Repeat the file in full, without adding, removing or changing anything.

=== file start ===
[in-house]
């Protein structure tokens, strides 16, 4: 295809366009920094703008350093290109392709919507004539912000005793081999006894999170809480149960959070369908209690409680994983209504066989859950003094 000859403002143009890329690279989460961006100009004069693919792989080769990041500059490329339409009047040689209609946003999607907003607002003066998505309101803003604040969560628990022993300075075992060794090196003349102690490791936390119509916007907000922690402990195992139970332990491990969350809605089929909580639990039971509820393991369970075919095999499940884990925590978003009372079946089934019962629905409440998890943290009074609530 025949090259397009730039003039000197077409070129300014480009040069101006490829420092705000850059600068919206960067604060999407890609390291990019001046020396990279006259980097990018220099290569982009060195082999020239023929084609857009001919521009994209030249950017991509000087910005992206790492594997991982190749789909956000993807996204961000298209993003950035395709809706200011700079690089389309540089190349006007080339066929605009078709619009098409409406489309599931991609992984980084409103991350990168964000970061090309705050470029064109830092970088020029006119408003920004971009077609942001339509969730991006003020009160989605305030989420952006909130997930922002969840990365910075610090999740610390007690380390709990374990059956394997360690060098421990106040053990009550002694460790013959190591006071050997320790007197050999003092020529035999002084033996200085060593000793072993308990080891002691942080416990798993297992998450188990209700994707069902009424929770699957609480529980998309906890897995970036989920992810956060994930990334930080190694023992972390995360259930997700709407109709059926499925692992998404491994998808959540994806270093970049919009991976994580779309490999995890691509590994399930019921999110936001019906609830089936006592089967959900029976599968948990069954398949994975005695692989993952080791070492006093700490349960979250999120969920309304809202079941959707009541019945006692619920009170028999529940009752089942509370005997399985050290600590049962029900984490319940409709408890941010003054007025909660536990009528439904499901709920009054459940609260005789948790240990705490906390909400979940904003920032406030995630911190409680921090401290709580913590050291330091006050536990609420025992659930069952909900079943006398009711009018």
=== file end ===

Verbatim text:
[in-house]
């Protein structure tokens, strides 16, 4: 295809366009920094703008350093290109392709919507004539912000005793081999006894999170809480149960959070369908209690409680994983209504066989859950003094 000859403002143009890329690279989460961006100009004069693919792989080769990041500059490329339409009047040689209609946003999607907003607002003066998505309101803003604040969560628990022993300075075992060794090196003349102690490791936390119509916007907000922690402990195992139970332990491990969350809605089929909580639990039971509820393991369970075919095999499940884990925590978003009372079946089934019962629905409440998890943290009074609530 025949090259397009730039003039000197077409070129300014480009040069101006490829420092705000850059600068919206960067604060999407890609390291990019001046020396990279006259980097990018220099290569982009060195082999020239023929084609857009001919521009994209030249950017991509000087910005992206790492594997991982190749789909956000993807996204961000298209993003950035395709809706200011700079690089389309540089190349006007080339066929605009078709619009098409409406489309599931991609992984980084409103991350990168964000970061090309705050470029064109830092970088020029006119408003920004971009077609942001339509969730991006003020009160989605305030989420952006909130997930922002969840990365910075610090999740610390007690380390709990374990059956394997360690060098421990106040053990009550002694460790013959190591006071050997320790007197050999003092020529035999002084033996200085060593000793072993308990080891002691942080416990798993297992998450188990209700994707069902009424929770699957609480529980998309906890897995970036989920992810956060994930990334930080190694023992972390995360259930997700709407109709059926499925692992998404491994998808959540994806270093970049919009991976994580779309490999995890691509590994399930019921999110936001019906609830089936006592089967959900029976599968948990069954398949994975005695692989993952080791070492006093700490349960979250999120969920309304809202079941959707009541019945006692619920009170028999529940009752089942509370005997399985050290600590049962029900984490319940409709408890941010003054007025909660536990009528439904499901709920009054459940609260005789948790240990705490906390909400979940904003920032406030995630911190409680921090401290709580913590050291330091006050536990609420025992659930069952909900079943006398009711009018």